So, last weekend I finally got up the courage to try balut, which is the Filipino name for an embryonic duck cooked in the shell and served warm. They're quite a popular "street food" in the Phillippines, where they are sold just about everywhere, and they are equally popular in Vietnam, where they're called hot vit lon and considered quite a delicacy.
My snack began at A. Dong Supermarket in West Hartford CT - the largest and most fully-stocked Asian market in the area. In the main aisle in front of the cash registers, there is always a case of what they call "Baby Duck Eggs." Lynnafred and I were there Saturday, and on the way out I bought two duck eggs. Lynnafred made a gagging noise. "You're going to make balut, aren't you? I don't want to be anywhere near the kitchen when you start that shit."
The next morning I brought a pot of water up to a full rolling boil and eased the eggs into the boiling water. As I expected, they bobbed around at the top of the pot when they went in - after all, these eggs were "past their prime" for omelets.
Instructions I found on the web mentioned that I should cook the eggs for 20 to 30 minutes. I set the timer for 20 minutes and moved on to other cooking duties, making breakfast for Maryanne and Lynnafred.
When the timer went off, I removed the eggs with a slotted spoon and set them in a small bowl to cool a bit. But I couldn't quite wait to see what they looked like inside, so I tapped the side of one of the eggs and took a peek. Hmm. Couldn't see much - just the inner membrane pulled over a kind of lumpy-looking yellowness inside. Not very unusual looking, really. I set them aside to cool while the rest of the family finished their standard sausage-and-egg breakfast.
When they were cool enough to handle (but still warm) I peeled off some more of the shell and then carefully tore open the inner membrane to "open" the egg. I took a sniff. It smelled - and tasted - like strong chicken broth that had simmered for hours. Quite delicious, though I admit the glimpse of what was hiding within the egg unsettled me a bit...
I peeled the remainder of the egg and took a look at my delicate tidbit. This is where cultural conditioning took over and I started to have second thoughts. North Americans tend to think of developing eggs as "chicks," "babies," or "peeps," not as a munchie to be casually NOMmed with a beer. Lynnafred, as promised, left the kitchen when I first started cracking open the shell, but Maryanne had stuck it out up to this point. She took a look at the yellow and white lump in my hand and said, "Eugggh. That is really...eeww. Sorry, I can't stay in here any longer."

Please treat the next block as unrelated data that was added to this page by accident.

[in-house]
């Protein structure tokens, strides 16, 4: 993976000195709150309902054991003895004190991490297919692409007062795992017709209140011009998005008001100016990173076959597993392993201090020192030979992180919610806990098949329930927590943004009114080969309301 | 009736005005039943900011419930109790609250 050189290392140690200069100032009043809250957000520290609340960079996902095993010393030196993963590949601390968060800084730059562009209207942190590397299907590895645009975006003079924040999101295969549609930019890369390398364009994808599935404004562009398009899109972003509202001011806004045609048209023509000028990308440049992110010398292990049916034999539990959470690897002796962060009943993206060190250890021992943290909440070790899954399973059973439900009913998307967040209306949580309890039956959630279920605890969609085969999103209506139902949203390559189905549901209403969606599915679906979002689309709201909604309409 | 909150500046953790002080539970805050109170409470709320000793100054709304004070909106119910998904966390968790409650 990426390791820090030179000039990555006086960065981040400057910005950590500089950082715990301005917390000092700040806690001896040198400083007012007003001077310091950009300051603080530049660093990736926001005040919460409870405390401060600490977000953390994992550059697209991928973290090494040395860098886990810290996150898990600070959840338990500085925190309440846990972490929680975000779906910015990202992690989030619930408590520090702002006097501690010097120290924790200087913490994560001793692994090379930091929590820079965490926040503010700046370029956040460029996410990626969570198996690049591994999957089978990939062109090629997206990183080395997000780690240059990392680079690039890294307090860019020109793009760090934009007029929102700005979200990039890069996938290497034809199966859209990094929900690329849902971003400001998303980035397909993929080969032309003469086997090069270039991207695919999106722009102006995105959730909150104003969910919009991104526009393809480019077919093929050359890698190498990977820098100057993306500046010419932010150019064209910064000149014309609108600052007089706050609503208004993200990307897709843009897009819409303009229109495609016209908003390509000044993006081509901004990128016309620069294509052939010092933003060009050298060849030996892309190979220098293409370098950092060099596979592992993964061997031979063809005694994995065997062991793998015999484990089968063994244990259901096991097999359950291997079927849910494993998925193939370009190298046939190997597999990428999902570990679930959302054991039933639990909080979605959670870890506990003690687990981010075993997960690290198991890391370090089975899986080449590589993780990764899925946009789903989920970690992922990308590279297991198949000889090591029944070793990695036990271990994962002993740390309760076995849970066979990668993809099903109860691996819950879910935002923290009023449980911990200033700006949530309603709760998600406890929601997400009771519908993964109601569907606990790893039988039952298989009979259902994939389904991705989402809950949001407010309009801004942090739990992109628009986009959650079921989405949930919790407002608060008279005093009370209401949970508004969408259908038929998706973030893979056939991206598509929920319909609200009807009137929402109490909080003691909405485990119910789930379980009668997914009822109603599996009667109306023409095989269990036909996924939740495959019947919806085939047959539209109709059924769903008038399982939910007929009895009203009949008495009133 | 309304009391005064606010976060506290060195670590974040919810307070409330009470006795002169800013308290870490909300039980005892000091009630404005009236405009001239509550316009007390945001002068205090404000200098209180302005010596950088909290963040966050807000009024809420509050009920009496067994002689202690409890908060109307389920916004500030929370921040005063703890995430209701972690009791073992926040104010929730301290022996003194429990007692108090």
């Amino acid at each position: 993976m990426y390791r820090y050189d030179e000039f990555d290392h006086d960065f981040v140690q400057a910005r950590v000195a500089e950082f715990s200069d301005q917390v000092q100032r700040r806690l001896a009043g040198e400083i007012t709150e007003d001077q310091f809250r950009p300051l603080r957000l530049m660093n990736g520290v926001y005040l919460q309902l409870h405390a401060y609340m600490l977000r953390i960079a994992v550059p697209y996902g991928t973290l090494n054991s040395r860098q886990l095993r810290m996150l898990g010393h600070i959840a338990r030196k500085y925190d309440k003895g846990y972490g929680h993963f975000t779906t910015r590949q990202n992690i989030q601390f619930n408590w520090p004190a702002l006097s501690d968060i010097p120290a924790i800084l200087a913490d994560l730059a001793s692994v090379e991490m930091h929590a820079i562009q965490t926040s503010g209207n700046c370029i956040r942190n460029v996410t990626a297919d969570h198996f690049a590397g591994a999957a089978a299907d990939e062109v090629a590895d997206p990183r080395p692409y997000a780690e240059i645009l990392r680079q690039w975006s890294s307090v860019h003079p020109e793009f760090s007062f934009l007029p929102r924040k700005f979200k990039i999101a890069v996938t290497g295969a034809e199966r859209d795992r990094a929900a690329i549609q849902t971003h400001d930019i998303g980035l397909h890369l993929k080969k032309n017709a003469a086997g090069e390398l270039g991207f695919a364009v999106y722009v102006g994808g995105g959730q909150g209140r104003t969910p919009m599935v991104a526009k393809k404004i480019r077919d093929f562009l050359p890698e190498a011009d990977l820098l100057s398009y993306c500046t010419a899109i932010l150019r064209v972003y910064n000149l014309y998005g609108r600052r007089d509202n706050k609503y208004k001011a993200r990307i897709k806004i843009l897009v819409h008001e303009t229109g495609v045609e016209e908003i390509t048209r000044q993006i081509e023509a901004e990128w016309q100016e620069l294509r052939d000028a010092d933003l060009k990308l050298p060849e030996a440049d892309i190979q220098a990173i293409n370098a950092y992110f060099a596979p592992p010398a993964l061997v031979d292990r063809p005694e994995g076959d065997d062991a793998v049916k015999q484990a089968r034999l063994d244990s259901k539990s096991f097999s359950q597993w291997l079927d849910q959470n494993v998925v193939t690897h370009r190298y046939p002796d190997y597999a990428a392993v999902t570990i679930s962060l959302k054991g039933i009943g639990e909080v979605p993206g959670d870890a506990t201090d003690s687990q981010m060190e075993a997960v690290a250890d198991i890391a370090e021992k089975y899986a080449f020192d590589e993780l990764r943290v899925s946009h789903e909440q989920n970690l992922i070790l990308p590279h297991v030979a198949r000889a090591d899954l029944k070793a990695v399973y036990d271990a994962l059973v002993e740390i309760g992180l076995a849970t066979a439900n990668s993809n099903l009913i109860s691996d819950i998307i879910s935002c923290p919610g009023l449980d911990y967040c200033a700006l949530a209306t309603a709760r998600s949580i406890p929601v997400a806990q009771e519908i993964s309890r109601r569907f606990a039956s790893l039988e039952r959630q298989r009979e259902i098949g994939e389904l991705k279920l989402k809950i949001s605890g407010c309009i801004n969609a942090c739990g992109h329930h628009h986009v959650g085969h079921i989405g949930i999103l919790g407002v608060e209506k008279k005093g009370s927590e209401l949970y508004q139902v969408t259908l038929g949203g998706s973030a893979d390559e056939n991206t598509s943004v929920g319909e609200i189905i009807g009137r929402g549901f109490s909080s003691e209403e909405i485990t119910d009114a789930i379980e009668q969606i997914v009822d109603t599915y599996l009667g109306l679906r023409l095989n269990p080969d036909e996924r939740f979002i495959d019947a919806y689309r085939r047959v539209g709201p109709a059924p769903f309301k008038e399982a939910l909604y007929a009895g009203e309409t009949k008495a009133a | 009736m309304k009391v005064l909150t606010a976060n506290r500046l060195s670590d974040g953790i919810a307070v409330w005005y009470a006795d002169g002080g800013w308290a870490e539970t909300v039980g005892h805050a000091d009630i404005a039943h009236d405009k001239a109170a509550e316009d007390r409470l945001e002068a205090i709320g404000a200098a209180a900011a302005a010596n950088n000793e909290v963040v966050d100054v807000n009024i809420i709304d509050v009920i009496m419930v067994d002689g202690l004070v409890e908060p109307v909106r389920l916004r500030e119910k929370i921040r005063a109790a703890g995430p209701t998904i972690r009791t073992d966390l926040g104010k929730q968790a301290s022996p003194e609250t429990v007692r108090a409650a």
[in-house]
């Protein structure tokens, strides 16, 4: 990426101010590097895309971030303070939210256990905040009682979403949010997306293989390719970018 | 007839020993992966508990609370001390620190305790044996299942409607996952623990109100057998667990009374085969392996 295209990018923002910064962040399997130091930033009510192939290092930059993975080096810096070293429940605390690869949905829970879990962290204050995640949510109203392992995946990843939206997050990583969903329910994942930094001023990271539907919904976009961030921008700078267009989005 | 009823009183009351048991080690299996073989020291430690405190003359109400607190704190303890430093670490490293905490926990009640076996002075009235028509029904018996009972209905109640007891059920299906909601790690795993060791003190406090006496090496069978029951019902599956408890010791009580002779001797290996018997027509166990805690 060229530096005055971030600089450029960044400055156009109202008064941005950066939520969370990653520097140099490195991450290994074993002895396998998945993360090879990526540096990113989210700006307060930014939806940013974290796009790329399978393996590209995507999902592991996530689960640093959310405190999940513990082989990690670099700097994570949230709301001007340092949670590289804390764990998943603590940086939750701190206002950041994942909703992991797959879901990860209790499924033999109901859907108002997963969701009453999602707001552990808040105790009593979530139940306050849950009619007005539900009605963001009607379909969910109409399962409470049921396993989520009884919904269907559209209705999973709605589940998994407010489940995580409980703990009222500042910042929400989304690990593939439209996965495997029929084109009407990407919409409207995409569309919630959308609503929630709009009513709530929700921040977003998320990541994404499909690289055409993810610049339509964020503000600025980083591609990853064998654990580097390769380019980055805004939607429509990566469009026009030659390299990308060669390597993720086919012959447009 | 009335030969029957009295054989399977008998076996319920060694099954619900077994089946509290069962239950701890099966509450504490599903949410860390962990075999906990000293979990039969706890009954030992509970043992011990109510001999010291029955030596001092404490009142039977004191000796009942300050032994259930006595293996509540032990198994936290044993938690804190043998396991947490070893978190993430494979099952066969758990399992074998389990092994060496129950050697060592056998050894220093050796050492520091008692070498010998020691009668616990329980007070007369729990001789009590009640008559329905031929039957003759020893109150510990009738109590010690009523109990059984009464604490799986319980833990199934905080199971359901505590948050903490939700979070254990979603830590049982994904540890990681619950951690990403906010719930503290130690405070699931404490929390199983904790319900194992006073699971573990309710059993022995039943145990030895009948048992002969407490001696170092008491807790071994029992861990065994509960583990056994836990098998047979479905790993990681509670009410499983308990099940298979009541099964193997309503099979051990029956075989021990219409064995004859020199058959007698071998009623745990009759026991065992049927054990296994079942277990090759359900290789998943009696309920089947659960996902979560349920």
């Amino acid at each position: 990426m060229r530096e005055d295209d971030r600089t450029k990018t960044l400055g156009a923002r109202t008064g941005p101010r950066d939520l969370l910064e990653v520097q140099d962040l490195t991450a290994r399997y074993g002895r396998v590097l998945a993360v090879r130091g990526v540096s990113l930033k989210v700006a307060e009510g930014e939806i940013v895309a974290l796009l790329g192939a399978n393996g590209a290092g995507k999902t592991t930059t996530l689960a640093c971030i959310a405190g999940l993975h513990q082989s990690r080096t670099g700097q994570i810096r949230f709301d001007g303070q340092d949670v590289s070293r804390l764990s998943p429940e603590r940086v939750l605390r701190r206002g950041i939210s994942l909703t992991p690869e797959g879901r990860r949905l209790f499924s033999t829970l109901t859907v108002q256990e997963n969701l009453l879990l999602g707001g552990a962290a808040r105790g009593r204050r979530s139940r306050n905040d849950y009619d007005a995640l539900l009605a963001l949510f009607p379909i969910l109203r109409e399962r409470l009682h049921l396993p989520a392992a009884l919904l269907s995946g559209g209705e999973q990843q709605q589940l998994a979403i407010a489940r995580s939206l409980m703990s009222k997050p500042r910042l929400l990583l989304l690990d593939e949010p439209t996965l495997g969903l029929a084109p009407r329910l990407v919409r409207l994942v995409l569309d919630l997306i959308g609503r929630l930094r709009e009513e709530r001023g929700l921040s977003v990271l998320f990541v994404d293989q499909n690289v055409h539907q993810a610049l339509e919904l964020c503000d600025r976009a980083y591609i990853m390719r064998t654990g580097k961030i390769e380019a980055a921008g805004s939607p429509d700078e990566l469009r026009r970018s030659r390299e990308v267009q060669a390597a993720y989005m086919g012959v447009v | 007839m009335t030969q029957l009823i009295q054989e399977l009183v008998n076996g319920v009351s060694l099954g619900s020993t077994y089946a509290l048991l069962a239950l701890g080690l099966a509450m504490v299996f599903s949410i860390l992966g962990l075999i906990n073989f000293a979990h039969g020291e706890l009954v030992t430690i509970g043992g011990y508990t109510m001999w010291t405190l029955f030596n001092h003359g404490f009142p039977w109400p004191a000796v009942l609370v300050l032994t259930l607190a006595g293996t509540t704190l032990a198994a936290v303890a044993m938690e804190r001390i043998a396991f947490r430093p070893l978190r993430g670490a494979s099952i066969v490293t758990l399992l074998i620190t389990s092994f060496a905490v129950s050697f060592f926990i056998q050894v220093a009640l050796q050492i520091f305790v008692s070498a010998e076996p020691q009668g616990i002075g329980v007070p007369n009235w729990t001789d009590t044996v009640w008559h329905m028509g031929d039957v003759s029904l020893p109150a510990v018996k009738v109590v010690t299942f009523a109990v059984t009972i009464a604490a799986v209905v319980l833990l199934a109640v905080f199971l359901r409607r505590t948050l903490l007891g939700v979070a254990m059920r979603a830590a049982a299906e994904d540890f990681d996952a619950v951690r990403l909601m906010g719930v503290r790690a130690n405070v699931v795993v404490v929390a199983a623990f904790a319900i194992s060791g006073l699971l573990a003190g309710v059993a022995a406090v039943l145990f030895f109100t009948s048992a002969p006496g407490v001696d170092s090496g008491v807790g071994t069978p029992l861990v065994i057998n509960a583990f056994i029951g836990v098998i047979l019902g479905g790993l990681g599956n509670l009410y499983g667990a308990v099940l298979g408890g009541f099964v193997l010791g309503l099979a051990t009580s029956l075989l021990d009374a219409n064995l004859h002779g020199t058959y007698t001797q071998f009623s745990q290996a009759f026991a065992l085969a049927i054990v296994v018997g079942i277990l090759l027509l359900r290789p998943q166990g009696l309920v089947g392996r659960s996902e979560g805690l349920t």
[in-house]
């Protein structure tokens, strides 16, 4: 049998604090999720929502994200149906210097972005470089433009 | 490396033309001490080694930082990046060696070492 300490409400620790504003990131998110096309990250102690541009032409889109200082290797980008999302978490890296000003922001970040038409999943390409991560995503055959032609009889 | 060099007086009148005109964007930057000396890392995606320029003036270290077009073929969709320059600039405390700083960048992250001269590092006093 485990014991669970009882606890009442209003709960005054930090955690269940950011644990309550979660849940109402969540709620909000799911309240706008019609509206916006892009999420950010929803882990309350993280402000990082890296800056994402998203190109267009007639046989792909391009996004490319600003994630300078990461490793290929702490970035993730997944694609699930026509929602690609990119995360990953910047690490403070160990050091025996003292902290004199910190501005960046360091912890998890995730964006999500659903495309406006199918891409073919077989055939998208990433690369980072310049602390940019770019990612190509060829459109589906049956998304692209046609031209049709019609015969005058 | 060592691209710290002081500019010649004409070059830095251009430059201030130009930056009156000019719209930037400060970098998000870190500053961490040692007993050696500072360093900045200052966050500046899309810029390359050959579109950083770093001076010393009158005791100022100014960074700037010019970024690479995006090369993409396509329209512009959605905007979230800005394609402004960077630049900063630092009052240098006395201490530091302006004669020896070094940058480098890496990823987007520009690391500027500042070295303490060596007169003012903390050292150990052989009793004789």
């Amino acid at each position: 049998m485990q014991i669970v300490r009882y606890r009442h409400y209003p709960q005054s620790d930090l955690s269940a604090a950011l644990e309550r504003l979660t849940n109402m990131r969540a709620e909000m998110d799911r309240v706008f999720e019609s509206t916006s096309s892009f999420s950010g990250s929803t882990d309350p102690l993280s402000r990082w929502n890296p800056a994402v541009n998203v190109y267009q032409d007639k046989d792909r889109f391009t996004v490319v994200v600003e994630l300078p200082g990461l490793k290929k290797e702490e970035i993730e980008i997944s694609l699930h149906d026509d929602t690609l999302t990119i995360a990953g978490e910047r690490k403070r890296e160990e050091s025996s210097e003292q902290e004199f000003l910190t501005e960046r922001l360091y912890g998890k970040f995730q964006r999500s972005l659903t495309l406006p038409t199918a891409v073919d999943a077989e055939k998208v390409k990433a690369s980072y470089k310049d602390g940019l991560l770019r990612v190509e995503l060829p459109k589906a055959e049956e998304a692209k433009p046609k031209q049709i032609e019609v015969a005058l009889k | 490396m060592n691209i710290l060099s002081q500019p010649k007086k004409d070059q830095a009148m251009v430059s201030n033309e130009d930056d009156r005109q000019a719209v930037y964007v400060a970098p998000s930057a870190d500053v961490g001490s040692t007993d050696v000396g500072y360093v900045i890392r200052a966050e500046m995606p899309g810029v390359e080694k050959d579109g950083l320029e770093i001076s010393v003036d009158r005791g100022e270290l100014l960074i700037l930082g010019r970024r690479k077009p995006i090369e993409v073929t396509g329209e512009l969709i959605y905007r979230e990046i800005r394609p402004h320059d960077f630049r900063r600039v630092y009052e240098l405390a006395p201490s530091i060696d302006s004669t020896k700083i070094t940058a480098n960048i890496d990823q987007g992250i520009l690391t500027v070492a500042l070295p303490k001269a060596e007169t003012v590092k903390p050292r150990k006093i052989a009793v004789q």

The grey area at the top of the egg is the neck and head of the developing chick - the fine grey lines are actually partially-developed feathers. The round white bump on the upper right is the eye socket of the head. From this angle, you can't see the tiny wing folded against the body. As I bit my way through the egg, I did find identifiable duck parts - wings, legs, feet, and so on. The "innards" were cooked pretty uniformly throughout; they looked and tasted like chicken liver. The yellow parts - formerly the yolk of the egg - was solid and rather waxy, reminding me a little of lobster roe (but without the oceanic taste or crumbly texture.)
Overall, the flavor was quite good - very much like strongly-flavored liver paté. The only unsettling parts - other than the looks - were some of the textures. The rib cage of the chick was fairly well-developed and, although the bones were soft, had a kind of "bristly" texture that I found a little unsettling. There were, though, only three parts that proved more or less inedible. In the picture at left, top to bottom:
Eggwhite - as hard as a rubber eraser and just as difficult to bite and chew. I did take a bite out of it, as you can see in the picture. I've discovered that many regular balut eaters don't really care for the whites, and I understand why.
The "wishbone" - That V-shaped bone in the center of the photo. It was sharp at the ends and very hard.
The beak - Those two nubby-looking things at the bottom of the picture are the beak. They were also well-developed, hard, and sharp - especially the "egg tooth" on the top surface of the upper beak.
And then there was that last unidentified bone in there, which was also kind of strange and stabby. But there was only one of them, which makes me think that I just encountered it at an unfortunate angle and ate the other one without realizing it.
I liked it. And I'd do it again.